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  • Writer's pictureDaniel Ebady

Personal Liability under the Construction Act: Muralis Architectural Products Inc. v. Envelope Inc.,

The Construction Act creates a powerful tool for tradespeople who have not been paid by the party they contracted with. The Act creates a trust fund regime that is so powerful and overbearing that it has the ability to set aside the corporate form and direct liability right to the individuals standing behind the corporation.

A recent decision demonstrates the powerfulness of this tool as the Court held the officers and other individuals that were working under the auspices of the defaulting corporation liable for the corporation’s debt.


The Plaintiff supplied materials to the Defendant Corporation who was a subcontractor. The Defendant Corporation did not pay the Plaintiff’s invoices though the Defendant Corporation was paid by the owner.

The Plaintiff issued a claim against the Defendant Corporation and its officers and other individuals that had “effective control” of the corporation. Hereinafter I will call these folks the Defendant Individuals.

The Claim was not defended. Default judgment was obtained against the Defendant Corporation. A trial was ordered against whether liability should be imposed on the Defendant Individuals.


Plaintiff’s Position.

The Defendant Corporation was a subcontractor under the Act.[1] The Plaintiff’s position is that the by virtue of section 8 and 13 of the Act, the Defendant Individuals were personally liable for the Defendant Corporation’s indebtedness.

The Plaintiff cited the decision of St. Mary’s Cement Corp. v. Construc Ltd., 1997 CanLII 12114, which it argues that it stands for the proposition for the Plaintiff to be successful to impose liability against the Defendant Individuals, it must show (i) the Defendant Individuals received money on account of its contract for the work; and (ii) the Defendant Individuals supplied materials on that project and was not paid.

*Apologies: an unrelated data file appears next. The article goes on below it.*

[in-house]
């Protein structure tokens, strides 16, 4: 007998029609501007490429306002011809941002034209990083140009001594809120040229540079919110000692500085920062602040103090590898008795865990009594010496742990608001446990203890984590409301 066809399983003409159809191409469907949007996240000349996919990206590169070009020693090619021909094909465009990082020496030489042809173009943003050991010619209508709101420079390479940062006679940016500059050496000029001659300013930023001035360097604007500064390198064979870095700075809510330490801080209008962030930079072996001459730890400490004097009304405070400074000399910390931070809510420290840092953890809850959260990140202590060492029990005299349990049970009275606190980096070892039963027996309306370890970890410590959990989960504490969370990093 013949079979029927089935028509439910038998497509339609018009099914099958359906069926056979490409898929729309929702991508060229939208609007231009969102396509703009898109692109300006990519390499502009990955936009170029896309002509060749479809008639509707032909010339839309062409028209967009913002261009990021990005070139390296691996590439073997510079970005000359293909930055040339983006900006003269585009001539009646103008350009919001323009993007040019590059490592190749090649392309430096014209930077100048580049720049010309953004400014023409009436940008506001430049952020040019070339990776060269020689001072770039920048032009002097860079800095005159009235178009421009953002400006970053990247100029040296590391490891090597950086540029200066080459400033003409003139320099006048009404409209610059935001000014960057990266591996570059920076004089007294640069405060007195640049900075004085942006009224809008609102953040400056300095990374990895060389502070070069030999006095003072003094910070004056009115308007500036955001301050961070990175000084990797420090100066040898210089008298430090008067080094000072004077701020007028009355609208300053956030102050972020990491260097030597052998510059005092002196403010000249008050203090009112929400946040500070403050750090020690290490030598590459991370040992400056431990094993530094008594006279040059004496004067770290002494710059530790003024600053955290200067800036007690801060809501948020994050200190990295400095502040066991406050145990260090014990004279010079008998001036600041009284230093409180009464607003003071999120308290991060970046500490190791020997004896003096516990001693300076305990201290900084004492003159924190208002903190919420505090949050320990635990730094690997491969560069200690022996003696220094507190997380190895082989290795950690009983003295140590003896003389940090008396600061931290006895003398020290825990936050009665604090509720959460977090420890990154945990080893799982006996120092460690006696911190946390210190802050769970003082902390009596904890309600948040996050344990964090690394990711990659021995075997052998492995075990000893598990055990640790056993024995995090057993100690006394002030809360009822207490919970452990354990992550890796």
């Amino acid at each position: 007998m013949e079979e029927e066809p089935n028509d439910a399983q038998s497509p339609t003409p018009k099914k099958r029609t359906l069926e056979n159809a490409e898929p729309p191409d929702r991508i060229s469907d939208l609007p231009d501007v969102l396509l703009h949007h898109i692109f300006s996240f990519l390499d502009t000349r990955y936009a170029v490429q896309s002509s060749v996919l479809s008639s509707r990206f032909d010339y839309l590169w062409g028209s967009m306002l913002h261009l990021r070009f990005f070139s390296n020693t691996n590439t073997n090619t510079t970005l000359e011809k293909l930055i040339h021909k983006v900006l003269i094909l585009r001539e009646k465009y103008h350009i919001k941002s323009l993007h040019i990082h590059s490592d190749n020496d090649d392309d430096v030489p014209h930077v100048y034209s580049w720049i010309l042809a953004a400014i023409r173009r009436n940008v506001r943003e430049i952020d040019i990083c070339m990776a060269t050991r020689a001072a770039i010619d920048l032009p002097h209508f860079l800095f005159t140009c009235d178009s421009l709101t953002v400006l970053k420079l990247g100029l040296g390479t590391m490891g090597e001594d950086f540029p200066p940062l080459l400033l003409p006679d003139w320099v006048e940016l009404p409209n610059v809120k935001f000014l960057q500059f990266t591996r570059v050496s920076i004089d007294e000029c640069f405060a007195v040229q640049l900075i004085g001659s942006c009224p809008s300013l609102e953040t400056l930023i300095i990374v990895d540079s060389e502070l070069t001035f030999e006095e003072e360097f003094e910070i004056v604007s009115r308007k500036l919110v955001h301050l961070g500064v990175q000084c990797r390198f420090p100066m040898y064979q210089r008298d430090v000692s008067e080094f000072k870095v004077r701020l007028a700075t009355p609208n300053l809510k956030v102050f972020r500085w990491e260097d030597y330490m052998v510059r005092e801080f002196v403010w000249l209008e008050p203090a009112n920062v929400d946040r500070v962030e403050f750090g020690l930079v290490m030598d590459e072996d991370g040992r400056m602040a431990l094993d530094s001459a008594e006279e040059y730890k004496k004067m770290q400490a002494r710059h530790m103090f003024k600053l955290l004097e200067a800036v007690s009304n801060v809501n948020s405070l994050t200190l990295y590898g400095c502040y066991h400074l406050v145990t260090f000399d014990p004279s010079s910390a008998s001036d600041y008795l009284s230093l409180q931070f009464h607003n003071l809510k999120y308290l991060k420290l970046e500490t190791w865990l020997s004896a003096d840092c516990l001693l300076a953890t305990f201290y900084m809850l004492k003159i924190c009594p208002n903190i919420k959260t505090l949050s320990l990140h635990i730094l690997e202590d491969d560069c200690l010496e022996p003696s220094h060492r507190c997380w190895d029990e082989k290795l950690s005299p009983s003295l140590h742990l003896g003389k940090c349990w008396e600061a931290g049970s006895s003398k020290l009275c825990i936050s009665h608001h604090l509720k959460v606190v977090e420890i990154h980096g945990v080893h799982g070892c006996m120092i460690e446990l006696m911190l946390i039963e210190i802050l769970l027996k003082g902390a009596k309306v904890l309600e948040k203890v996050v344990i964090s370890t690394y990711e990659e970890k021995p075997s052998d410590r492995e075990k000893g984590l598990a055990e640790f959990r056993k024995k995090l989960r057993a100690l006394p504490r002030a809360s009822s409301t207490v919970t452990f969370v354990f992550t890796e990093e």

The onus then shifts to the Defendant Individuals to show that its payments of trust funds complied with the legislation.


The Court provided some interesting reasoning that the section 13 is not a restatement of the common law trust rather it is a separate and independent statutory scheme for the imposition of liability on certain persons. Specifically, the Court held:

Breach of trust referred to in s. 13(1) is the breach of trust on the part of the corporation. In order to vest that liability upon officers, directors or persons with effective control, the common law is such that it is necessary to demonstrate that those persons are constructive trustees. Under the statutory provisions of s. 13, however, it is unnecessary to make that level [page303] of proof and it is sufficient to demonstrate that persons are within the defined group, and that their conduct falls within the conduct contemplated. The legislature does not require constructive trusteeship to impose liability. The bare statutory statement that certain persons may be held liable for the conduct of others is sufficient.

The Court noting that section 13(1) has a lower threshold than the constructive trustee common law doctrine.

The Court applying the law to the facts held: the Defendant Corporation was fully paid by the owner, the Defendant Individuals were all intricately involved in the transactions with the Plaintiff that caused the indebtedness and for no good reason the Defendant Corporation failed to pay the Plaintiff for those materials.

Lastly, the Court held that the Defendant Individuals had effective control of the Defendant Corporation and all of them knew or ought to have known the Defendant Corporation was in breach of its trust obligations.

Based on the forgoing, the Court found the Defendant Individuals jointly and severally liable for the Defendant Corporation’s indebtedness.


The trust regime under the Act is a powerful regime. It provides trades a great tool to use that gives them superior right to hold individuals behind a corporation personally liable without using the common law doctrines of constructive trusteeship or piercing the corporate veil. Both of which are reliefs that require a much high threshold than proving breach of trust under the Act.

[1] To note that the Court’s decision is somewhat conflicted on whether the Defendant Corporation was a contractor or a subcontractor. If the owner was making payments to the contractor directly, then it is likely that the Defendant Corporation was a subcontractor. In any case, the trust regime would still apply as the funds paid by the owner are still held in trust by the contractor for the benefit of the subcontractor/suppliers.

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